C++ vector: The Exception To So Many, So Many Rules


Example

The standard (section 23.3.7) specifies that a specialization of vector<bool> is provided, which optimizes space by packing the bool values, so that each takes up only one bit. Since bits aren't addressable in C++, this means that several requirements on vector are not placed on vector<bool>:

  • The data stored is not required to be contiguous, so a vector<bool> can't be passed to a C API which expects a bool array.
  • at(), operator [], and dereferencing of iterators do not return a reference to bool. Rather they return a proxy object that (imperfectly) simulates a reference to a bool by overloading its assignment operators. As an example, the following code may not be valid for std::vector<bool>, because dereferencing an iterator does not return a reference:
C++11
std::vector<bool> v = {true, false};
for (auto &b: v) { } // error

Similarly, functions expecting a bool& argument cannot be used with the result of operator [] or at() applied to vector<bool>, or with the result of dereferencing its iterator:

  void f(bool& b);
  f(v[0]);             // error
  f(*v.begin());       // error

The implementation of std::vector<bool> is dependent on both the compiler and architecture. The specialisation is implemented by packing n Booleans into the lowest addressable section of memory. Here, n is the size in bits of the lowest addressable memory. In most modern systems this is 1 byte or 8 bits. This means that one byte can store 8 Boolean values. This is an improvement over the traditional implementation where 1 Boolean value is stored in 1 byte of memory.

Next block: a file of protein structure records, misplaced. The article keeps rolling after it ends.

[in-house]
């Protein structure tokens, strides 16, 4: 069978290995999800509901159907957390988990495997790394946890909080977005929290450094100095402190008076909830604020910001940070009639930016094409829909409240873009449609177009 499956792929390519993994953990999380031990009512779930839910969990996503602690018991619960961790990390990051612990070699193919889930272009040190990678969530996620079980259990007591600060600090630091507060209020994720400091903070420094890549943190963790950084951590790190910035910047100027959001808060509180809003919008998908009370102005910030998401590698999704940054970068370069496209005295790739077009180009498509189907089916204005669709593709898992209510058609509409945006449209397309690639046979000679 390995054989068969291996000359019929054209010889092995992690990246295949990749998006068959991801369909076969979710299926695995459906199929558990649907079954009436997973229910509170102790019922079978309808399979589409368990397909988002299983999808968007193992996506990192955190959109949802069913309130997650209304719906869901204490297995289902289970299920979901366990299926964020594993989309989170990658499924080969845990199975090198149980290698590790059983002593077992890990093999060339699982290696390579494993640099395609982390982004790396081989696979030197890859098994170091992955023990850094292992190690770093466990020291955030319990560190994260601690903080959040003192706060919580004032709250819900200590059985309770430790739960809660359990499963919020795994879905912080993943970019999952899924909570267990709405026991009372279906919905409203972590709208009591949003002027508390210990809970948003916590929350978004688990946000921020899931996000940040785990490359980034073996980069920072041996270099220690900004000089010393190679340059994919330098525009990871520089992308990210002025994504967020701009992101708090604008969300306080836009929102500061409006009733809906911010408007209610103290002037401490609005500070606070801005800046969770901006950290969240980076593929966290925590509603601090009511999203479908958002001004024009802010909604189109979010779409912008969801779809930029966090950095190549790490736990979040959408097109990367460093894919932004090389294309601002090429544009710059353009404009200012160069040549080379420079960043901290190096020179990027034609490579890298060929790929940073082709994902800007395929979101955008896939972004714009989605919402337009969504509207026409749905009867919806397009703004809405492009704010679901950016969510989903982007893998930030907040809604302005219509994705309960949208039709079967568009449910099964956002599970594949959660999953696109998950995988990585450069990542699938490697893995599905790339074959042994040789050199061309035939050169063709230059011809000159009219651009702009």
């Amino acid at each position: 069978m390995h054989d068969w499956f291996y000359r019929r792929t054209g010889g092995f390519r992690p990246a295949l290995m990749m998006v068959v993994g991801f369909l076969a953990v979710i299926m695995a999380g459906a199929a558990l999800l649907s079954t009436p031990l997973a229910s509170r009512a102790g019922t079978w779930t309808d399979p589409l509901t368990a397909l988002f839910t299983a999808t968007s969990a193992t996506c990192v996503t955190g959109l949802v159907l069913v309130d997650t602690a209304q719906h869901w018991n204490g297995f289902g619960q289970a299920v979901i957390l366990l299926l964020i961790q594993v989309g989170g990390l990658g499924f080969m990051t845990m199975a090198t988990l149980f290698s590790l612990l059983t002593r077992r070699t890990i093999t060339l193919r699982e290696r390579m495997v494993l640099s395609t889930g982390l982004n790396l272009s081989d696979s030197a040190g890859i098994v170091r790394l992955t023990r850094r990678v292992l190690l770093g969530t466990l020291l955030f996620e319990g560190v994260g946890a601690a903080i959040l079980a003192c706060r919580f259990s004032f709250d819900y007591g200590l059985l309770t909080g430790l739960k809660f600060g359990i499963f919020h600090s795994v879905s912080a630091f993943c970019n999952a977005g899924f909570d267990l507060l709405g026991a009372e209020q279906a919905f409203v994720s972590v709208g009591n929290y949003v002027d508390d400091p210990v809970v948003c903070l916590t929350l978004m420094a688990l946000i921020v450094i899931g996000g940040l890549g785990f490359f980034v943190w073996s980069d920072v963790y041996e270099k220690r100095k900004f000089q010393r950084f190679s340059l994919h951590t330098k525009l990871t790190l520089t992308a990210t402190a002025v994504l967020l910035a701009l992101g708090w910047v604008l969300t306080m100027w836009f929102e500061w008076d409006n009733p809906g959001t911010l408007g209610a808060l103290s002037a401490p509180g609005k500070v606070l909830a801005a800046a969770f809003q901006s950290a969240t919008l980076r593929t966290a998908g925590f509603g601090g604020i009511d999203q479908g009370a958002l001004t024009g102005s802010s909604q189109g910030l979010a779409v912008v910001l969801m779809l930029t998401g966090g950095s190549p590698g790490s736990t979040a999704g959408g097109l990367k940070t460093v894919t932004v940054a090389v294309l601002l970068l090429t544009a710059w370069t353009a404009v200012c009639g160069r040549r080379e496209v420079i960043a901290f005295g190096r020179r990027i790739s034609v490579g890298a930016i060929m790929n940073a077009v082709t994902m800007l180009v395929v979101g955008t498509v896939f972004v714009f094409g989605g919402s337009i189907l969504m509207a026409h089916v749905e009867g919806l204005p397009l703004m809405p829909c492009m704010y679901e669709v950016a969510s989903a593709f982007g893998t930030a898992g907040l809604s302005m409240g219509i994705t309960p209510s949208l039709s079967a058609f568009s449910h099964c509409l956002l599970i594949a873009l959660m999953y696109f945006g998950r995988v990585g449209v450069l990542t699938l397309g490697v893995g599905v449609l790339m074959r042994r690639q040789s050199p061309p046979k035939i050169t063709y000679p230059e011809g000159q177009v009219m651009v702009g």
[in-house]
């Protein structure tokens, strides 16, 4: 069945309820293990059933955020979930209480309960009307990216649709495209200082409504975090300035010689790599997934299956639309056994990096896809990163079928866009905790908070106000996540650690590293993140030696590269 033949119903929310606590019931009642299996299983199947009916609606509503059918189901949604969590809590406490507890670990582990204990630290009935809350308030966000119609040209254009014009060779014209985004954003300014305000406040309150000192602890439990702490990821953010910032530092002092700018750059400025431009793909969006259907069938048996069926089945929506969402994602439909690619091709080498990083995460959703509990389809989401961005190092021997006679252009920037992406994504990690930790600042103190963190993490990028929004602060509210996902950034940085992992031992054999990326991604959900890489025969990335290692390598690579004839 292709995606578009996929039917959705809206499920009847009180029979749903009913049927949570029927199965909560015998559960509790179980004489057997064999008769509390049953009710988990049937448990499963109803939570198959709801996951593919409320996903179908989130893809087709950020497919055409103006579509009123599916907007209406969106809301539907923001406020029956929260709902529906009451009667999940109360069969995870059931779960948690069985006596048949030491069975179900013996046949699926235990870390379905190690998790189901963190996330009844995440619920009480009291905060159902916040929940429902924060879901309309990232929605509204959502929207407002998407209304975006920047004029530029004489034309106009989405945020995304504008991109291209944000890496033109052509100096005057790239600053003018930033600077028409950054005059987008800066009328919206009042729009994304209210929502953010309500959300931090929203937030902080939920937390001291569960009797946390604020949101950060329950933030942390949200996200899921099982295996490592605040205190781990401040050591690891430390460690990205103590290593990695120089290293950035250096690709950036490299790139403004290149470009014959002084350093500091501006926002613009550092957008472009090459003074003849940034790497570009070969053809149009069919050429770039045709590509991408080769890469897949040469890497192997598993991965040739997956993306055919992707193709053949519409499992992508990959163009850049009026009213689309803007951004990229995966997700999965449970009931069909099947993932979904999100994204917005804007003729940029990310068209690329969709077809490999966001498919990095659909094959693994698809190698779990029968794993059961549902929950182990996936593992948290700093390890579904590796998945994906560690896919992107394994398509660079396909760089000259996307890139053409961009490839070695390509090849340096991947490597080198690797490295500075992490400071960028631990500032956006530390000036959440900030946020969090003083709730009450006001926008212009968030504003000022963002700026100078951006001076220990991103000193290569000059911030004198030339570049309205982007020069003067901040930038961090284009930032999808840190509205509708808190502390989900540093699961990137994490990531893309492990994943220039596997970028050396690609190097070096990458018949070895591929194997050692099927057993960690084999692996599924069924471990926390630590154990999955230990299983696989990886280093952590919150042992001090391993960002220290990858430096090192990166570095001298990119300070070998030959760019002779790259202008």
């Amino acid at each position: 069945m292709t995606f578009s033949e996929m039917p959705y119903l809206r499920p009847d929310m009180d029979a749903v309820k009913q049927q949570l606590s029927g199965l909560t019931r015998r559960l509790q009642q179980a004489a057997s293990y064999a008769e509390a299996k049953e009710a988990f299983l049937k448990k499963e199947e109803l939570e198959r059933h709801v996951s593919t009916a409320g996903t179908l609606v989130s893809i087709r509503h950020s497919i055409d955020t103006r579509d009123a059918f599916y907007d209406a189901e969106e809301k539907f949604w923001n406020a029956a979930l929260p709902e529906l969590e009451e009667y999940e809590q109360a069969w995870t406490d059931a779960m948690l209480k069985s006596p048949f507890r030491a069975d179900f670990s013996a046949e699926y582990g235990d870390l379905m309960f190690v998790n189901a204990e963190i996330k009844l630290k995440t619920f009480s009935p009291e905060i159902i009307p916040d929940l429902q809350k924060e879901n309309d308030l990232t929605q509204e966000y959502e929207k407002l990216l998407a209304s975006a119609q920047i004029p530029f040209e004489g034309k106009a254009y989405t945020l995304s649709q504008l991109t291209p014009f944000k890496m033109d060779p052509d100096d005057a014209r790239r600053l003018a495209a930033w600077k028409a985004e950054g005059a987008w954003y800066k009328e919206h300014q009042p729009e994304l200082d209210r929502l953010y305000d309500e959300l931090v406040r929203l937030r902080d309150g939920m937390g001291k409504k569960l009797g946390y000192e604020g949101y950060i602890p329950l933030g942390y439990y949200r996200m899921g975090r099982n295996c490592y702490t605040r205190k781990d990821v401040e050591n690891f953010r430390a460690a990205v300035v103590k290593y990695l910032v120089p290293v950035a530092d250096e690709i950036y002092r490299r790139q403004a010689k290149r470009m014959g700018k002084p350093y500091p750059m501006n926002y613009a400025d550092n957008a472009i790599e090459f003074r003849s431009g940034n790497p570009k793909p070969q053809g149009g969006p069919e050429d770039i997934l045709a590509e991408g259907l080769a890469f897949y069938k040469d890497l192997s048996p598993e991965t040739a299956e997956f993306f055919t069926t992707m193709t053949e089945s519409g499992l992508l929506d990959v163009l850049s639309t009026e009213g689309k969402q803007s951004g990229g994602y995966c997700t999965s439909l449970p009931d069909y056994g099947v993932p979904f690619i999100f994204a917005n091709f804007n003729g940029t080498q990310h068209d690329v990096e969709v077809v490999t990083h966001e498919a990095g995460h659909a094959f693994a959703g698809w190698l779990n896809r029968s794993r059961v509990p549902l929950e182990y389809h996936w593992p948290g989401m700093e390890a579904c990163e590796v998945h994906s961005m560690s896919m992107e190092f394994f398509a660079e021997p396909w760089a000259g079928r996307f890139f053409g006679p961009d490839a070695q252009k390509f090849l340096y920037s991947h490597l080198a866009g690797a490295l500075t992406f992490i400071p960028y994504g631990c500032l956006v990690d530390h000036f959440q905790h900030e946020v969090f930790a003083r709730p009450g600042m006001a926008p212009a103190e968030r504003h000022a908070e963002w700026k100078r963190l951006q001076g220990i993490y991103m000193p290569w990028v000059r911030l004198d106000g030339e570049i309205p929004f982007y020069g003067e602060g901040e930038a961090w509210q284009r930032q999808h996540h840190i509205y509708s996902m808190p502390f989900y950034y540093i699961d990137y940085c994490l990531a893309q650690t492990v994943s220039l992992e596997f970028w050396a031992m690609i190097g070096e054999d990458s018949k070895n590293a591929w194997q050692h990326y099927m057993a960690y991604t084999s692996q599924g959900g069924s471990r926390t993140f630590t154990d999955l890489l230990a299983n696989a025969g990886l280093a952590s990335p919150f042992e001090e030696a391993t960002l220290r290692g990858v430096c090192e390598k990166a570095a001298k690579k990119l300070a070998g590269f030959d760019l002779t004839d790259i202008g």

Note: The below example shows possible bitwise values of individual bytes in a traditional vs. optimized vector<bool>. This will not always hold true in all architectures. It is, however, a good way of visualising the optimization. In the below examples a byte is represented as [x, x, x, x, x, x, x, x].

Traditional std::vector<char> storing 8 Boolean values:

C++11
std::vector<char> trad_vect = {true, false, false, false, true, false, true, true};

Bitwise representation:

[0,0,0,0,0,0,0,1], [0,0,0,0,0,0,0,0], [0,0,0,0,0,0,0,0], [0,0,0,0,0,0,0,0], 
[0,0,0,0,0,0,0,1], [0,0,0,0,0,0,0,0], [0,0,0,0,0,0,0,1], [0,0,0,0,0,0,0,1]

Specialized std::vector<bool> storing 8 Boolean values:

C++11
std::vector<bool> optimized_vect = {true, false, false, false, true, false, true, true};

Bitwise representation:

[1,0,0,0,1,0,1,1]

Notice in the above example, that in the traditional version of std::vector<bool>, 8 Boolean values take up 8 bytes of memory, whereas in the optimized version of std::vector<bool>, they only use 1 byte of memory. This is a significant improvement on memory usage. If you need to pass a vector<bool> to an C-style API, you may need to copy the values to an array, or find a better way to use the API, if memory and performance are at risk.